Nymph Falls trail from Rob Sargeant on Vimeo.

Running in the dark forest, after reaching the power station near Nymph Falls, the trail twisted and turned. I recognized where I was since I had passed through the trail so many times during the day. But it did seem like a different world. It definitely felt riskier in the early morning, before sunrise. It felt so good to get to the Comox Lake dam after an hour or so. The morning was breaking, but still dim with the clouded skies. I had to keep my headlamp on until I reached Nymph Falls, running on the other side of the Riverside Trail. By the time I reached the trail under the Highway 19 overpass the sun was fully up, its light sparkling off the wet ferns, and evergreen trees around me. Running in darkness has its challenges, but it makes me appreciate running in the light even more.

Sunday, January 05, 2014

The highs and lows of 2013

2013 in many ways was an emotional roller coaster ride. The lows were related to the loss of my nephew, Joseph Sargeant, who was born with a heart defect, and wasn't able to get a donor heart in time to save his life. My brother, John-Paul, and his wife Sabina, did everything a parent could do to help a child born with a condition like this. The team of doctors and nurses at Toronto Sick Kids hospital did a wonderful job keeping Joseph alive, and comfortable, as long as they could, for a period of almost six months. Regional TV news coverage on City TV, and CBC, aired stories on Little Joe's plight and the need for a donor. A large prayer chain across Canada was started for him. I ran 60kms in September to raise support for Sick Kids Foundation wearing a photo of Little Joe pinned to my t-shirt.

The highs of 2013 included rich times spent with family and friends, and reaching some ultra-running goals. Olivia and I took a week long summer holiday to the west coast of Vancouver Island to enjoy the amazing scenery around Port Renfrew, and the Pacific Rim National Park. Finishing the Elk-Beaver 80 km Ultra in May, the 24km mountainous Kusam Klimb in June, and the 60 km, ten loops of the Nanaimo, Westwood Lake Trail in September were memorable achievements of 2013. I was also able to join the Heliset Hale First Nations Marathon Team in one of their stages running the length of Vancouver Island, raising support for suicide awareness (see video below).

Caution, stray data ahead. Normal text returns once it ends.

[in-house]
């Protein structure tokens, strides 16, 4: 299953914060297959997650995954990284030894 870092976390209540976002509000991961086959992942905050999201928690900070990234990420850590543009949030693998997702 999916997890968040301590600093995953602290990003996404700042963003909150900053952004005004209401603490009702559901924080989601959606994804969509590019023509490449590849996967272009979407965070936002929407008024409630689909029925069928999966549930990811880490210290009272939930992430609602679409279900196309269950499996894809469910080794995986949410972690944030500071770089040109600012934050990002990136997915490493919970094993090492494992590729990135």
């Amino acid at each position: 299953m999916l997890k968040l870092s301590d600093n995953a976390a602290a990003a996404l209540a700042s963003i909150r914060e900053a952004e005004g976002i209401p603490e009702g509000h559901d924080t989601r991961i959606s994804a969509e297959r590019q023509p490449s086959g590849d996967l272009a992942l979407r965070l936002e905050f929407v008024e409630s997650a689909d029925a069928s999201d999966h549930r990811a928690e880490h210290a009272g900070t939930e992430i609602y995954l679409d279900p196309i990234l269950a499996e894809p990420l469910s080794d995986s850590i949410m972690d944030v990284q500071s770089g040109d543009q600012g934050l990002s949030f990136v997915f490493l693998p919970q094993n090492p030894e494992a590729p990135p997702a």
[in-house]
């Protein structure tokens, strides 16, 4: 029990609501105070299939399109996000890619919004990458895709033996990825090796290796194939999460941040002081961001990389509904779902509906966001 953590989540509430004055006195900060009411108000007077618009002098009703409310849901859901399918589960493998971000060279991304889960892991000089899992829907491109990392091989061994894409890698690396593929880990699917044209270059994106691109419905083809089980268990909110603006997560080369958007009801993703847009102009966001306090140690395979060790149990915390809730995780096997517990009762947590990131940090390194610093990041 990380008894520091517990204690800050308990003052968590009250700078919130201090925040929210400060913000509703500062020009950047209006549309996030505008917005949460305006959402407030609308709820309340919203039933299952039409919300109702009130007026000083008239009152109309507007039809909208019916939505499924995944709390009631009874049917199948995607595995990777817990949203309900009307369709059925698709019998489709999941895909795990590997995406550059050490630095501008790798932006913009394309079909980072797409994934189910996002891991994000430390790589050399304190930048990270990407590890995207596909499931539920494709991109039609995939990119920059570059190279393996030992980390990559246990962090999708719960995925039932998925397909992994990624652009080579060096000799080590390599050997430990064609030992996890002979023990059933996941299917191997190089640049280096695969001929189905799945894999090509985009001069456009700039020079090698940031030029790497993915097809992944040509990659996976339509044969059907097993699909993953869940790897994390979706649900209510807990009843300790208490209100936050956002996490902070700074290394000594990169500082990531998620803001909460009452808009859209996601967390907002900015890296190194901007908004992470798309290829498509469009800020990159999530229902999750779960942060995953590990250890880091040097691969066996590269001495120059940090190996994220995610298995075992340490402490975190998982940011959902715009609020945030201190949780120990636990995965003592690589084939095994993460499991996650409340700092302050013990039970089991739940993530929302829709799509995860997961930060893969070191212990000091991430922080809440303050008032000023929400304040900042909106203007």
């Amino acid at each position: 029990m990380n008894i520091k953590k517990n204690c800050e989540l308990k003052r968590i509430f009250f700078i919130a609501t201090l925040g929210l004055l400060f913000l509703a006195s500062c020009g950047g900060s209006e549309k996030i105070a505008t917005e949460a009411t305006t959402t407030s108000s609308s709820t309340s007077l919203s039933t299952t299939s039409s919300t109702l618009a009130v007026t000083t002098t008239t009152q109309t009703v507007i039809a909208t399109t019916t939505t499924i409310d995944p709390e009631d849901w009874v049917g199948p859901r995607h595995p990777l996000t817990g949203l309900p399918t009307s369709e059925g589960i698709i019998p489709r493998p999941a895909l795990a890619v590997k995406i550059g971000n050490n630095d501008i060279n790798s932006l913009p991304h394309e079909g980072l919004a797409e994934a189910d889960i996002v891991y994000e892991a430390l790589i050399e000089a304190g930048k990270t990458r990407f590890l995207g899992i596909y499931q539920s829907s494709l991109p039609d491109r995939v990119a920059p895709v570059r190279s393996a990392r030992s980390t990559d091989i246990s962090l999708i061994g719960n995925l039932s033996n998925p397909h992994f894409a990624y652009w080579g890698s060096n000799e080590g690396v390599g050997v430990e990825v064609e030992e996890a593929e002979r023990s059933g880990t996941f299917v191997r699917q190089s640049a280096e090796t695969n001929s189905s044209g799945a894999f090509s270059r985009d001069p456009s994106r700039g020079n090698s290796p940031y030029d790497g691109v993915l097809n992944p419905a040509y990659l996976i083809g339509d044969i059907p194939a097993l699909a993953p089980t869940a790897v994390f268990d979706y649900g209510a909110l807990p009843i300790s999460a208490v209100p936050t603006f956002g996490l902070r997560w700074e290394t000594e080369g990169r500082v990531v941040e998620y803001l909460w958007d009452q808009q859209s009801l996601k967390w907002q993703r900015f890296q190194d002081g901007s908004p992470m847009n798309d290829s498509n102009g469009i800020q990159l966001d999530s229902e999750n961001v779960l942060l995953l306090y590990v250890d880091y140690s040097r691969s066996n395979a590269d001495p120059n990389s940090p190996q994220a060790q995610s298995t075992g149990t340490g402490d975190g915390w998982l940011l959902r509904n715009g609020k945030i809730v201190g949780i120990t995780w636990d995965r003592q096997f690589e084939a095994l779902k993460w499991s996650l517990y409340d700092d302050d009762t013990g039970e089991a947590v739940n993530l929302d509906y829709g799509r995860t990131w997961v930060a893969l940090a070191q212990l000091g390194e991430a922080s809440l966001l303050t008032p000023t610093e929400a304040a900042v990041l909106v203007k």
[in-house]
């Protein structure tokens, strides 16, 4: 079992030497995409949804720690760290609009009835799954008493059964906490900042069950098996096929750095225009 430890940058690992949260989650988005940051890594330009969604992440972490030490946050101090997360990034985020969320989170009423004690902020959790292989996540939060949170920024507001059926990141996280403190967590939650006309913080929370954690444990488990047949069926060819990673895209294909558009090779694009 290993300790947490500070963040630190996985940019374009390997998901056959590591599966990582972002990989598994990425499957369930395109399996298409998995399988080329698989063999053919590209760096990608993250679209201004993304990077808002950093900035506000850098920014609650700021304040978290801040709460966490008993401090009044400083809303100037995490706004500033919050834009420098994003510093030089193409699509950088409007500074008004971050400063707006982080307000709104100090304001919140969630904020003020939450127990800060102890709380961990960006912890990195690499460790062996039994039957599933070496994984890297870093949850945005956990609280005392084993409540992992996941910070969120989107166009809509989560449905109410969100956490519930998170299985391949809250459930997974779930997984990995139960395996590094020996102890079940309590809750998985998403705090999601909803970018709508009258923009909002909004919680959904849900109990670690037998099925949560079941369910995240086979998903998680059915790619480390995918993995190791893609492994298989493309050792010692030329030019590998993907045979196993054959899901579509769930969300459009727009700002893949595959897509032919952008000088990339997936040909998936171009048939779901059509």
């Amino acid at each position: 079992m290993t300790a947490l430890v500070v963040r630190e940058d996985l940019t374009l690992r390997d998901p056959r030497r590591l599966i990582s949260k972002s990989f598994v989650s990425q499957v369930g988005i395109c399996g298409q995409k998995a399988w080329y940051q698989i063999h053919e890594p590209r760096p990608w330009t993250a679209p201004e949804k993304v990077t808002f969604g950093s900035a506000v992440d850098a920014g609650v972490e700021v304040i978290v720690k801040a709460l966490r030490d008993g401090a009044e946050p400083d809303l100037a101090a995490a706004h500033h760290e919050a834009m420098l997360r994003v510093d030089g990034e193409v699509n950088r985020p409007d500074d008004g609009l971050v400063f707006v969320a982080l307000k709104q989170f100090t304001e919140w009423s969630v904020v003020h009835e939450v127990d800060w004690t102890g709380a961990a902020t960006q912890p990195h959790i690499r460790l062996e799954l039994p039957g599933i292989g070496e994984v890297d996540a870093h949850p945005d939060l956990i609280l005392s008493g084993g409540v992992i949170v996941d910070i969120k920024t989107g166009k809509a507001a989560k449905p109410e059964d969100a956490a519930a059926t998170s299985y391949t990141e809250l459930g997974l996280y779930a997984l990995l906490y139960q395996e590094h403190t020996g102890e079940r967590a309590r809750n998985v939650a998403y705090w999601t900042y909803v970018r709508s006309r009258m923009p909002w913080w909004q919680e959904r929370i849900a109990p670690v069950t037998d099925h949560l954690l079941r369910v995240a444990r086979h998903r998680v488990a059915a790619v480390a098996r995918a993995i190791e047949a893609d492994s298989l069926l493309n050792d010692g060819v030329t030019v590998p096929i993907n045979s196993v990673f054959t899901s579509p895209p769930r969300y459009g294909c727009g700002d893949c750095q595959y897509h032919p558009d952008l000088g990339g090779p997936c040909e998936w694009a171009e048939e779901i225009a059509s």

It was encouraging this year to attend a college art show featuring some of our son, Andre's work (see below). His talents have improved over the years. He was paid to do some illustrations for a soon to be published children's book.


Entering 2014 I'm thankful that I'm not struggling with any injuries. I've started on a 16-week ultra training plan, hoping to improve on my speed and endurance for the upcoming season. I think I'll have more of a focus on trail running this year, as I seem to enjoy that more than pounding away the hours at the roadside. We'll see how things go.

Sunday, December 15, 2013

Resilience in ultrarunning, and in life

At the end of November I had the privilege of being interviewed by Western States Ultra, seven time top 10 men finisher, Andy Jones-Wilkins, for a series of essays he was writing for his AJW Taproom column found on the iRunFar website. He was writing about how the meta-cognitive skills of persistence, resilience, patience, courage, and grit affect ultrarunning. He wanted to know how ultra running helped me to recover after the death of my 15 year-old son, Colt, who took his own life in June 2010.
It's interesting to discover through Andy's articles how running developed skills can positively impact other areas of your life. Please click on the link to the column above (if you already haven't) to learn more.

Monday, September 23, 2013

Sick Kids Foundation 60Km ultra run turns into record attempt

Three weeks before the Great Lake Ultramarathon was to take place I received a discouraging e-mail from the organizer saying that the event had been cancelled due to the low number of registrants. I had been training weeks for this and had already started my fund raising campaign for Sick Kids Foundation. My nephew Joseph was recently helped tremendously by Sick Kids after being born with a serious heart defect (he is in need of a heart transplant). I still wanted to follow through with my running commitment, but didn't know where I would do it or with whom.

A week later I saw a post on Facebook from a fellow ultramarathoner, Stacy Wallington, from Nanaimo, who was going to do a 60km run of his own at Westwood Lake on the same date the Great Lake Ultra would've been. He put out the challenge to other distance runners in the region. The Nanaimo Daily News picked up on the story the week before and interviewed Stacy. He hadn't heard of anyone ever running ten consecutive loops of the Westwood Lake trail before, so this 60km run would be a record breaking attempt, the FKT (fastest known time).